A friend invited him to Colorado to check out guiding here. Guiding in Colorado rejuvenated him, gave him a different perspective than his experience in Oregon.  The changes in the fishing in Oregon, the increasing pressure on the steelhead rivers, made him consider what a fresh start could look like.

 “Part of the reason I left Oregon is that it’s so overcrowded with guides.  If you want to take clients on the Wilson River, a great steelhead river, you have to be there by 3:30 a.m. Get there later, you’re 150 boats back.”

When asked about the pressure on the South Platte, say at Deckers, Brian grins a little. “That’s not crowded. Crowded means four or five people fishing the same run.”

Brian’s experience in a drift boat stretches for over twenty years.

Professional Guide

Brian has been a fly fishing guide for half of his life. These experiences have all fostered an approach to guiding that can only be described as professional.

I asked Brian how he views guiding now, after 18 years in.

“Guiding is so much more than fishing. You get some young guys now that are great anglers but they haven’t yet developed other areas that are completely necessary for guiding. They don’t have people skills. They don’t have that facilitator personality. They’re not a good coach, a good teacher. In Alaska, because a lot of those clients are pretty high end, I learned how to deliver a professional experience.”

As we finished up our breakfast, I asked Brian what he considers to be a great day on the river, from a guide’s perspective.

“For first timers, my perception of a great day is that they are able to learn to fish effectively and gain independence. If they get their first fish on a fly rod to the net, that’s a great day. But have they learned, too?”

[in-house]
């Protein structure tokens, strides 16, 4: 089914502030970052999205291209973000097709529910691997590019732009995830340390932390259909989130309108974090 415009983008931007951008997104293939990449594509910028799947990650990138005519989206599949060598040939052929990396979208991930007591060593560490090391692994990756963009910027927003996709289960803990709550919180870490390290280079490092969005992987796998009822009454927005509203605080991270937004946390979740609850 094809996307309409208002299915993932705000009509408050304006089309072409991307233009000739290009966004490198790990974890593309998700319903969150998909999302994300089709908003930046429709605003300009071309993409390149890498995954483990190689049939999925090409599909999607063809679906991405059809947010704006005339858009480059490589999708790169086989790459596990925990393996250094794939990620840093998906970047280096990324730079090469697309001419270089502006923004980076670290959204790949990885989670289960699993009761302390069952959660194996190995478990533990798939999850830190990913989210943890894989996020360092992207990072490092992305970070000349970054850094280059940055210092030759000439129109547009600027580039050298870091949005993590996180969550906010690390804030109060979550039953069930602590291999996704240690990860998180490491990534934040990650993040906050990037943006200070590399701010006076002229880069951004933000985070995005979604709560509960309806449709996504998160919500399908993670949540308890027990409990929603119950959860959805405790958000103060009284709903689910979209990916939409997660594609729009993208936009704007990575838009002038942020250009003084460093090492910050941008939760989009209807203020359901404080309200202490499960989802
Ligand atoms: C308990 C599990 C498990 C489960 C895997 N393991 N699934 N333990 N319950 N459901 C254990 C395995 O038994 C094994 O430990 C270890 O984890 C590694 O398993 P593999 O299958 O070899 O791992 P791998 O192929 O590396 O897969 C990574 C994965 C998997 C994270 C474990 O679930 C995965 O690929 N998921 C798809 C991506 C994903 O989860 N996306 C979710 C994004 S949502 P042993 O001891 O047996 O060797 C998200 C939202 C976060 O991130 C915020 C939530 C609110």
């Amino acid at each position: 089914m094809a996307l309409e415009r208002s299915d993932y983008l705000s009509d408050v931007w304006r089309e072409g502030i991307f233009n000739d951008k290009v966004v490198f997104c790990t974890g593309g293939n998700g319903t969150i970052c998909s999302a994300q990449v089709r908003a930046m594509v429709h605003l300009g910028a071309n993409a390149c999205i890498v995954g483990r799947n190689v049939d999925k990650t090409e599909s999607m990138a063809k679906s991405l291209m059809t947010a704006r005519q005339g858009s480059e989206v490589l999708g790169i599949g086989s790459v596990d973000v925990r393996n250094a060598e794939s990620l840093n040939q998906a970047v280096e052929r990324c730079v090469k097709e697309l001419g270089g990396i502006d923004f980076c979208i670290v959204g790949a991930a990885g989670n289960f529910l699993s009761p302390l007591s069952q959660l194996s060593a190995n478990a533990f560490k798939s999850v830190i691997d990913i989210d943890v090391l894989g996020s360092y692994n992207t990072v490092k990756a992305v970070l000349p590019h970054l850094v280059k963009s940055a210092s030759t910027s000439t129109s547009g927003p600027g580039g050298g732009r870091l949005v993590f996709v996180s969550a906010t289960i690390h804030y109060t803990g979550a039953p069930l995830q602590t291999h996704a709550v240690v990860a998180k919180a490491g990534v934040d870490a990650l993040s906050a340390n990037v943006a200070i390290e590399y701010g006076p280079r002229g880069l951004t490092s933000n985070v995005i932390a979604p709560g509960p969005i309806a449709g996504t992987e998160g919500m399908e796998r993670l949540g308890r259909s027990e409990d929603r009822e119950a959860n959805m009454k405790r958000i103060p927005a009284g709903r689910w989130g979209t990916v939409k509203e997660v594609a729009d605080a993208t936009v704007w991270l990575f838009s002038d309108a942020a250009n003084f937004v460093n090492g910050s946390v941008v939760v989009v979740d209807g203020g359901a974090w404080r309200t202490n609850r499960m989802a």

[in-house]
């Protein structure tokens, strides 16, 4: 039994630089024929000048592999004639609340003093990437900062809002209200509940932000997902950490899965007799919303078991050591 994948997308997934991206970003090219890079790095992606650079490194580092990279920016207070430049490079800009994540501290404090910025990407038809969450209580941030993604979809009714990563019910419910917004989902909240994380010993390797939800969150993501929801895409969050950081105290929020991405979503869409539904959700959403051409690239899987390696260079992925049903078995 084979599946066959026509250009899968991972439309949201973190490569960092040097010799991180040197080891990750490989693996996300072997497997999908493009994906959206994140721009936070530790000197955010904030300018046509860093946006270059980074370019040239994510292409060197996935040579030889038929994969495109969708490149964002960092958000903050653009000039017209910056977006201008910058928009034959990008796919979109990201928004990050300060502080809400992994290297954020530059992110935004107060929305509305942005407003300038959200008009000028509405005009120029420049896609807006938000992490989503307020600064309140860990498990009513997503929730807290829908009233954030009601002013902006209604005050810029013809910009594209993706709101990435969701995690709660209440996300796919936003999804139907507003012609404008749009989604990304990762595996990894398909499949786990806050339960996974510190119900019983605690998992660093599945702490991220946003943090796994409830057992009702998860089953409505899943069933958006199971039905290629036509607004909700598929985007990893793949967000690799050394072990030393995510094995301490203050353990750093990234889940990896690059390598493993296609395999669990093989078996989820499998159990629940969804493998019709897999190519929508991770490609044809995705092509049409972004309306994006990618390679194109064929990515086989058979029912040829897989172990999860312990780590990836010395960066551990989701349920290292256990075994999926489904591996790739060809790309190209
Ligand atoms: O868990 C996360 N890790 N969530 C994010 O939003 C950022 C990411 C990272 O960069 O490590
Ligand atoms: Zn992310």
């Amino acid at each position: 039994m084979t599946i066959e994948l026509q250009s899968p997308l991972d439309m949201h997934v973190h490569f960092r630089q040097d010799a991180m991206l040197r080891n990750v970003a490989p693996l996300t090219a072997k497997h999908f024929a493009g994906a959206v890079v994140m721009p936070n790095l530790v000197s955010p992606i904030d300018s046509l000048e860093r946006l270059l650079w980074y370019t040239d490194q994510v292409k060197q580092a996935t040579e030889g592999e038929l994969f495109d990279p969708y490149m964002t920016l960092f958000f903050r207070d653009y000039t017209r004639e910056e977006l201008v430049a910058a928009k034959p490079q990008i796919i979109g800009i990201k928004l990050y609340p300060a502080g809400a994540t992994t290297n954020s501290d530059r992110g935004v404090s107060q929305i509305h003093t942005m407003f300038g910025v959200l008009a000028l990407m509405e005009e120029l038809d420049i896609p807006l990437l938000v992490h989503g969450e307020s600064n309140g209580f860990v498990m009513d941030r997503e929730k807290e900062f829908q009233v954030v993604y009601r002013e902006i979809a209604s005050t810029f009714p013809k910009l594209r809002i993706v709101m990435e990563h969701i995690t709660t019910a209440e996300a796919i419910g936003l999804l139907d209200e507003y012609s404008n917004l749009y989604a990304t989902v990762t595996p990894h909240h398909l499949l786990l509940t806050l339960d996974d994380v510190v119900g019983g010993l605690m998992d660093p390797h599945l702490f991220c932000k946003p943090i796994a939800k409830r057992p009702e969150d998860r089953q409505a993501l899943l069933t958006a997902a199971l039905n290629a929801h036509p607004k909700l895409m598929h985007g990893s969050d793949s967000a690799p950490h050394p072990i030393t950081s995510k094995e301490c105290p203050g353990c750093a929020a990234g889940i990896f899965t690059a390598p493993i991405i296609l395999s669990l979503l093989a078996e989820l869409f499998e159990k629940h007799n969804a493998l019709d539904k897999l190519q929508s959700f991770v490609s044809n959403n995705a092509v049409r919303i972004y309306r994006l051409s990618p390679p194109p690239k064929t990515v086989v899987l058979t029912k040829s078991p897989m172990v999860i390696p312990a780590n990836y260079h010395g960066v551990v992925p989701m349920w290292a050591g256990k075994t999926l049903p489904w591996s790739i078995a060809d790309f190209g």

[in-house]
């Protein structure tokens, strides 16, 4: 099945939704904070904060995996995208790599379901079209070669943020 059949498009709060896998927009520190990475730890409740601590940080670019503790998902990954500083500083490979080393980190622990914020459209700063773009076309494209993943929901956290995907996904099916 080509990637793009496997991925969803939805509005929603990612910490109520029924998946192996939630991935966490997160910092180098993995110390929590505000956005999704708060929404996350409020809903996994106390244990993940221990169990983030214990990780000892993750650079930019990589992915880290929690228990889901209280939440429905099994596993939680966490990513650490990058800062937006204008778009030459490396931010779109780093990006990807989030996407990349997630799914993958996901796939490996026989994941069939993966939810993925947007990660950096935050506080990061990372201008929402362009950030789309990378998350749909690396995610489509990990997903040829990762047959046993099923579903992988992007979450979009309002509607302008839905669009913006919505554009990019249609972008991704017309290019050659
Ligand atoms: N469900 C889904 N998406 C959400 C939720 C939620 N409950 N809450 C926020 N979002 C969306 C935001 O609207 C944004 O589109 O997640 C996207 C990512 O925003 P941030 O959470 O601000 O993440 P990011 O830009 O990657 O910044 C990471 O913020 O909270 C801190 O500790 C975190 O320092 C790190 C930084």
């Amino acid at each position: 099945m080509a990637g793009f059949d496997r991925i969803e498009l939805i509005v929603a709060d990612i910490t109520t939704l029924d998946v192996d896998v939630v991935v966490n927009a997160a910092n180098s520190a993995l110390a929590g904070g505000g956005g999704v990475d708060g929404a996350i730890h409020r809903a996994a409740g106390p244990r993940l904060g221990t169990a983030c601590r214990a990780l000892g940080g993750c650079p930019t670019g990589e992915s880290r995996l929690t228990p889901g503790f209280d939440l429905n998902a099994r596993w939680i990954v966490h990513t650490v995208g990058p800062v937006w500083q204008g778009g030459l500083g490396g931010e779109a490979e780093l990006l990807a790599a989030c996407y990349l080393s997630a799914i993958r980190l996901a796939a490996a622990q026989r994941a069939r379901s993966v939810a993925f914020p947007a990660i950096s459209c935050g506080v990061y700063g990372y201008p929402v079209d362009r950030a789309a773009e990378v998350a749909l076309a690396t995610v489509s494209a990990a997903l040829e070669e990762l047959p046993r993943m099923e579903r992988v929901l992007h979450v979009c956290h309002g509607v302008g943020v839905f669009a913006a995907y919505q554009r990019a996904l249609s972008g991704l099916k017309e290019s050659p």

When it comes to more experienced anglers, somebody “who might be more of a numbers guy,” Brian says, “it’s definitely exciting to put a lot of fish in the net.” 

To that last point, when considering numbers of fish and/or delivering a great experience on the water, Brian adds that, “As I’ve gotten older, I think I care a little less about numbers and more about the kind of experience the angler is having.  I might take time to teach a person how to fish with dries, and even though we take some time casting to one fish when we could have caught more by nymphing, there’s an excitement when it all comes together.” 

Start them young and teach them right.

The Outlook

Brian is excited for what 2022 holds in store. He’s been tying up flies to prepare for the season ahead, which looks like it will be busy.

In addition to doing walk-wade trips for Angler’s Covey (and you can book a trip with Brian here), he’ll continue to do float trips with Trout Trickers out of Vail. “I hope to float for 25 or more days in the Spring when the lower Colorado gets into swing.”

As our conversation wrapped up, Brian sat back and then said he’s pretty grateful for all the experiences that have led up to this moment.  He seems to reflect back to his comment earlier about not changing any of it.

“I’m pretty fortunate to be able to make a living doing this.”